- Receiving advice on limiting salt consumption helped kidney disease patients lower their systolic blood pressure by an average of 11 mmHg.
- Limiting salt intake also reduced excess fluid retention that is common among patients with kidney disease.
- More than 26 million Americans have chronic kidney disease.
Washington, DC (February 16, 2017) -- In a study of patients with chronic kidney disease (CKD), simple advice from dieticians on limiting salt consumption led to reduced blood pressure. The findings, which appear in an upcoming issue of the Clinical Journal of the American Society of Nephrology (CJASN), point to a practical way to potentially improve CKD patients' health.
Individuals with CKD often have hypertension and volume expansion, an increase in the total amount of fluid present in the body that often occurs when people take in too much salt (sodium) or have impaired kidney function. Increasing the amount of fluid in the body directly raises blood pressure.
Reducing volume expansion and blood pressure are important for slowing the rate of CKD progression. To see if a sodium restricted diet might help achieve this, Rajiv Saran, MD (University of Michigan, Ann Arbor) and his colleagues conducted a randomized crossover trial. A total of 58 adults with CKD followed a sodium restricted diet (<2g of sodium per day) or their 'usual diet' for 4 weeks, followed by a 2-week washout period and then a 4-week period when patients crossed over to the other diet. During the sodium restriction phase, patients did not eat prepared low sodium meals; rather, dieticians provided counseling every 2 weeks using motivational interviewing techniques.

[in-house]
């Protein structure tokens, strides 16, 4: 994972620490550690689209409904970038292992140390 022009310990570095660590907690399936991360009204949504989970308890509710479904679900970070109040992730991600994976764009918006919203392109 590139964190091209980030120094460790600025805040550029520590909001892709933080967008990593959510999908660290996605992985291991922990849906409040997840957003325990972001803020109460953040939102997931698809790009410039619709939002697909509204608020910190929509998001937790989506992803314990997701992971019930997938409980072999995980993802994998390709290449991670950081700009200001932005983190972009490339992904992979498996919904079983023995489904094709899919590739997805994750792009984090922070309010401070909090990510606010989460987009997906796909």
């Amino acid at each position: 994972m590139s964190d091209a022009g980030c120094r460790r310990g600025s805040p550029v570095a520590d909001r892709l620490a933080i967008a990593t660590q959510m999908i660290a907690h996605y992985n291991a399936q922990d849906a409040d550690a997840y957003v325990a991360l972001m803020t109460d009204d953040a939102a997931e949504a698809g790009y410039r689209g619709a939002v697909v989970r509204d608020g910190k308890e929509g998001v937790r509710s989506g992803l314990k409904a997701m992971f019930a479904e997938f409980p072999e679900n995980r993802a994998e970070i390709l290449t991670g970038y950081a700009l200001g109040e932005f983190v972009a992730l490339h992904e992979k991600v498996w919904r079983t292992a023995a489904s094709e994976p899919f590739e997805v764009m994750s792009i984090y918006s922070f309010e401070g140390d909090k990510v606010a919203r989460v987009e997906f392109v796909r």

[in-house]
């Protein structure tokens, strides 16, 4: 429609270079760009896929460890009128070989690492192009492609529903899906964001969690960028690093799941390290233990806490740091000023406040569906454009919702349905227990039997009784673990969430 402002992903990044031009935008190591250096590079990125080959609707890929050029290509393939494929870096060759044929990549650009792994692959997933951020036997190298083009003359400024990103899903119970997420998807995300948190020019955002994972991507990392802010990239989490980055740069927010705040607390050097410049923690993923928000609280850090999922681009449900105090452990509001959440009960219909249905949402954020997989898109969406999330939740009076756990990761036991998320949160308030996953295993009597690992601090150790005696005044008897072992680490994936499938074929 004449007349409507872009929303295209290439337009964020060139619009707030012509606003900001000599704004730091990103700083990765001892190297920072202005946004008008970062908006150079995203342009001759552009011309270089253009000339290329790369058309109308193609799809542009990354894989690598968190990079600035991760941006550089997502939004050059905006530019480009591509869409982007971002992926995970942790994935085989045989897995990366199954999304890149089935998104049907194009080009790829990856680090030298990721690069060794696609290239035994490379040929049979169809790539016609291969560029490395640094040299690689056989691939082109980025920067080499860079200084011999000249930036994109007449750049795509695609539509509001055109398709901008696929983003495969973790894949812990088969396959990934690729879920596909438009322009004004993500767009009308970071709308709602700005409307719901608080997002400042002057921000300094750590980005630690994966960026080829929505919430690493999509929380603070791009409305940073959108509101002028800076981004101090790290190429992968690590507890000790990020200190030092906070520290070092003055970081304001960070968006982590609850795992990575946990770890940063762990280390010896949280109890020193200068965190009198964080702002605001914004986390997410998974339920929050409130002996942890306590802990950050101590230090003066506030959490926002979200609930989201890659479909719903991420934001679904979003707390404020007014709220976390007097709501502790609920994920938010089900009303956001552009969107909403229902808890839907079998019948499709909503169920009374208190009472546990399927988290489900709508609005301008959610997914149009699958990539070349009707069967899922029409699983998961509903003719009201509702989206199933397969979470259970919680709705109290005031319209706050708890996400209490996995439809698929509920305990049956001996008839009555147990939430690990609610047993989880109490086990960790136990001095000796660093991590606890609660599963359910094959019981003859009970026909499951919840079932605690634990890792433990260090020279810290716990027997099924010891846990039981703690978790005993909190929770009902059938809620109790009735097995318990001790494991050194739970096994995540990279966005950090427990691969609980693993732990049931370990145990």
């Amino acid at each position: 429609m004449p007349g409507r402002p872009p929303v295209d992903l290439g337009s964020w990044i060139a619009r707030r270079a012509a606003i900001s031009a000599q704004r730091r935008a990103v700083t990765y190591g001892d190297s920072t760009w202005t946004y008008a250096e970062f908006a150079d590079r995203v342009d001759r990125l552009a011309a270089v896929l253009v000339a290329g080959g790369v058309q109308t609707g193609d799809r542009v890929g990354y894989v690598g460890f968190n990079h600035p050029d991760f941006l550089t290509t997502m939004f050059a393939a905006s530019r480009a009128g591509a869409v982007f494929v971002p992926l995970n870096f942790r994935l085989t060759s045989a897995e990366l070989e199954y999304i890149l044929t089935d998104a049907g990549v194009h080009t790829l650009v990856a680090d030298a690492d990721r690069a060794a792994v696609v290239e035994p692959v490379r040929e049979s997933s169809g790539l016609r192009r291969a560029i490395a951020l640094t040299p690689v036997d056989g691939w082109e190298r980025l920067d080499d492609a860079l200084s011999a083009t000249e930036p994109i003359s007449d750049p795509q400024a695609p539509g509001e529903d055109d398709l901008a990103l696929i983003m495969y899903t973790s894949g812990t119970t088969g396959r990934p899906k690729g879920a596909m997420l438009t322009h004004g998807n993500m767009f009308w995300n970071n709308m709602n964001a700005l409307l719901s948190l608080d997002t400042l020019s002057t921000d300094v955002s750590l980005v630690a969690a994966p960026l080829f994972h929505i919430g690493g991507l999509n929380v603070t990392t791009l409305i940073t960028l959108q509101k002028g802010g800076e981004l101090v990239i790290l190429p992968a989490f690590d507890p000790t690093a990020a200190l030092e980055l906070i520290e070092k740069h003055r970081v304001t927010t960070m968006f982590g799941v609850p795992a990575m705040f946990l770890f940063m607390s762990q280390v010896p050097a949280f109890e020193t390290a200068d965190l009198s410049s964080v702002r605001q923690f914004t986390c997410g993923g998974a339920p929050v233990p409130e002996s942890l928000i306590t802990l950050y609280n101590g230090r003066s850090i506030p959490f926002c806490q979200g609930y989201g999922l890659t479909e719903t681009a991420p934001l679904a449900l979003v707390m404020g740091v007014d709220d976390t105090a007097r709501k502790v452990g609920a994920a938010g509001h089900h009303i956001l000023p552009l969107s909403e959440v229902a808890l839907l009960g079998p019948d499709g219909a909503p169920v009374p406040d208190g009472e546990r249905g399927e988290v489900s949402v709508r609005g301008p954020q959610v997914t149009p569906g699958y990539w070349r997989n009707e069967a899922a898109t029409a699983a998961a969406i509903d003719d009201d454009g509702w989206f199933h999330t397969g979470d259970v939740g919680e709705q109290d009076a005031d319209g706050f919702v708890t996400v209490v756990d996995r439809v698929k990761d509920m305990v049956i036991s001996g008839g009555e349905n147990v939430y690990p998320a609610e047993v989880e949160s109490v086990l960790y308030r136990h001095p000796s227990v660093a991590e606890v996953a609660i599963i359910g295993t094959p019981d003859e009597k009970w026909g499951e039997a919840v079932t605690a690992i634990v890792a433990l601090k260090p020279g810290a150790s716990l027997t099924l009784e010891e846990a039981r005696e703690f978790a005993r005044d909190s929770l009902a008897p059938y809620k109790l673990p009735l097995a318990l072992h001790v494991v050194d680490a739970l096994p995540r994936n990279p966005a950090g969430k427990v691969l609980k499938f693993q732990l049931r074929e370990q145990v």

In 79% of participants, dietary sodium was reduced during the restriction phase, and 65% of patients reduced their intake by >20%. During that time, patients experienced an average reduction of 11mmHg in systolic blood pressure and an average reduction in volume of 1 liter.
"We found that reducing sodium in the diet helps to significantly reduce blood pressure and reduce the excess fluid retention that is common among patients with kidney disease," said Dr. Saran. "This did not require complicated pre-cooked meals and was simply based on common sense advice given by trained dieticians that helps patient understand what it takes to reduce salt in their diets and what the potential benefits are likely to be." Dr. Saran noted that, if applied diligently, sodium restriction may help patients take fewer blood pressure medications.
Study co-authors include Robin Padilla, MS, Brenda Gillespie, PhD, Michael Heung, MD, Scott Hummel, MD, Vimal Kumar Derebail, MD, Bertram Pitt, MD, Nathan Levin, MD, Fansan Zhu, PhD, Samer Abbas, PhD, Li Liu, PhD, Peter Kotanko, MD, and Philip Klemmer, MD.
Disclosures: Drs. Levin and Kotanko hold stock in Fresenius Medical Care. The study was funded by a grant from the Renal Research Institute and made possible by a grant from the National Center for Research Resources, a component of the National Institutes of Health, and NIH Roadmap for Medical Research. Dr. Hummel is supported by a grant from the National Heart, Lung, and Blood Institute.
The article, entitled "A Randomized Crossover Trial of Dietary Sodium Restriction in Stage 3-4 Chronic Kidney Disease," will appear online at http://cjasn.asnjournals.org/ on February 16, 2017, doi: 10.2215/CJN.01120216.
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Clinical Journal of the American Society of Nephrology